Philanthropist Helps Put for Veterans in Cybersecurity Jobs

Since September 11, 2001, 2.77 million service members have served on 5.4 million deployments around the world. While the majority of service members transition back to civilian life without event, persistent traumas during the longest period of war in American history have given rise to wellness, education and employment challenges for many veterans and their families.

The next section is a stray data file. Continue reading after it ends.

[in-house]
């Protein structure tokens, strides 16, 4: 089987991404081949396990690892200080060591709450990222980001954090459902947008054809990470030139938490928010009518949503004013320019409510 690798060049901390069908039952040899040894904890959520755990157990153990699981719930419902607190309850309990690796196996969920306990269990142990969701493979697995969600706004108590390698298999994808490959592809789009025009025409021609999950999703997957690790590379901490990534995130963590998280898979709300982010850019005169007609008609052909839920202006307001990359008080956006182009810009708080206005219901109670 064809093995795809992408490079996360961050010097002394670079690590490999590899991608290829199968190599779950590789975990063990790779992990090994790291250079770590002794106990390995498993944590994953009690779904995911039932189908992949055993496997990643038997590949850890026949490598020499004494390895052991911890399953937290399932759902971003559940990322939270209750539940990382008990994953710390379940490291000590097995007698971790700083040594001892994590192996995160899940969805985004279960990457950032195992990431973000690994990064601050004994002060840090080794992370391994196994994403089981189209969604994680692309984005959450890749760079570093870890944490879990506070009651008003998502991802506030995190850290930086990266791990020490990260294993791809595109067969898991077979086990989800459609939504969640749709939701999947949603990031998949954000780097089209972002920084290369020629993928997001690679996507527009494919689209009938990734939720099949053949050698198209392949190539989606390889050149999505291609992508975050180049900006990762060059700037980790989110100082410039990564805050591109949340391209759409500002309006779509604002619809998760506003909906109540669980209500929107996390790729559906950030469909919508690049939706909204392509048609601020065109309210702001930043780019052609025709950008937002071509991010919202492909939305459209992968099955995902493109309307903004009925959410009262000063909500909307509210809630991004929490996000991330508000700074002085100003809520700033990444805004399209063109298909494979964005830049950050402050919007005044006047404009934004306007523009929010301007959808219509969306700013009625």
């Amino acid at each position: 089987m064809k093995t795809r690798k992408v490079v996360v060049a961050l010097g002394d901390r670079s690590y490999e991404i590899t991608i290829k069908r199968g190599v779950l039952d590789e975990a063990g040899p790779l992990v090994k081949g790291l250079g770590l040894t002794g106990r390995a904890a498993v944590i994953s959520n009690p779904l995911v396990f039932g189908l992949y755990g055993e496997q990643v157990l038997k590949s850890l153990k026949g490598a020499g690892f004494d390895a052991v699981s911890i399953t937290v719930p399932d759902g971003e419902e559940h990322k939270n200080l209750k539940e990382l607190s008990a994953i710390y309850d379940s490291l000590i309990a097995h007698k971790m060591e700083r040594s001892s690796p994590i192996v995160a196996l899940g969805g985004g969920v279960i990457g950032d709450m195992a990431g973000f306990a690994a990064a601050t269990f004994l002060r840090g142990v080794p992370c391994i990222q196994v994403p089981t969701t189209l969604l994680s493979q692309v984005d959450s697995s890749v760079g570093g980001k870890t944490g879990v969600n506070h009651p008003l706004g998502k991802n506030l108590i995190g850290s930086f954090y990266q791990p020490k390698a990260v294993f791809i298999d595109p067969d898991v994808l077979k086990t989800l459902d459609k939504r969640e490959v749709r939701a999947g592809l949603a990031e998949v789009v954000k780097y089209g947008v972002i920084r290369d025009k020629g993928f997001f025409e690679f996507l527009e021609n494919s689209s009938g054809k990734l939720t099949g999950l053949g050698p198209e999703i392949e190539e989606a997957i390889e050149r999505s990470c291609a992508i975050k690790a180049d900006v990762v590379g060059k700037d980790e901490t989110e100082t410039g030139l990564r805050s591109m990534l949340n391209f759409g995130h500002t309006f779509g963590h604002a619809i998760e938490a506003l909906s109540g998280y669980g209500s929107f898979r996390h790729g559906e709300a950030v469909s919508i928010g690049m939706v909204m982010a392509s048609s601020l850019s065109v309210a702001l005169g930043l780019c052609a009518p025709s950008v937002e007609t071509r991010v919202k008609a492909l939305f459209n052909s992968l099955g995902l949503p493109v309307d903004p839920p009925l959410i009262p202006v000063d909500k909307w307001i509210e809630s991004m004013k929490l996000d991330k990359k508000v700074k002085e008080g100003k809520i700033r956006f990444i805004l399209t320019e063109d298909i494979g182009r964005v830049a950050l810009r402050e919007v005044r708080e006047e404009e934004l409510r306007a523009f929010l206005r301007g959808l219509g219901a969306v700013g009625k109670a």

Philanthropy is one sector that has stepped up to ensure veterans and their families are getting what they need, as we have so often reported. Consider the Philanthropy-Joining Forces Impact Pledge, which launched in the Spring of 2014, spearheaded by people like Michelle Obama and Jill Biden. Two years later, at least $283 million had been committed in private funds through grants and other forms of support. A few years ago, the hedge fund billionaire Steve Cohen pledged nearly as much as that to fund a network of clinics to address the mental health challenge of veterans. Any number of other players in philanthropy—including other billionaires like Howard Schultz, top community foundations, and major corporations like Home Depot—have also focused on veterans.

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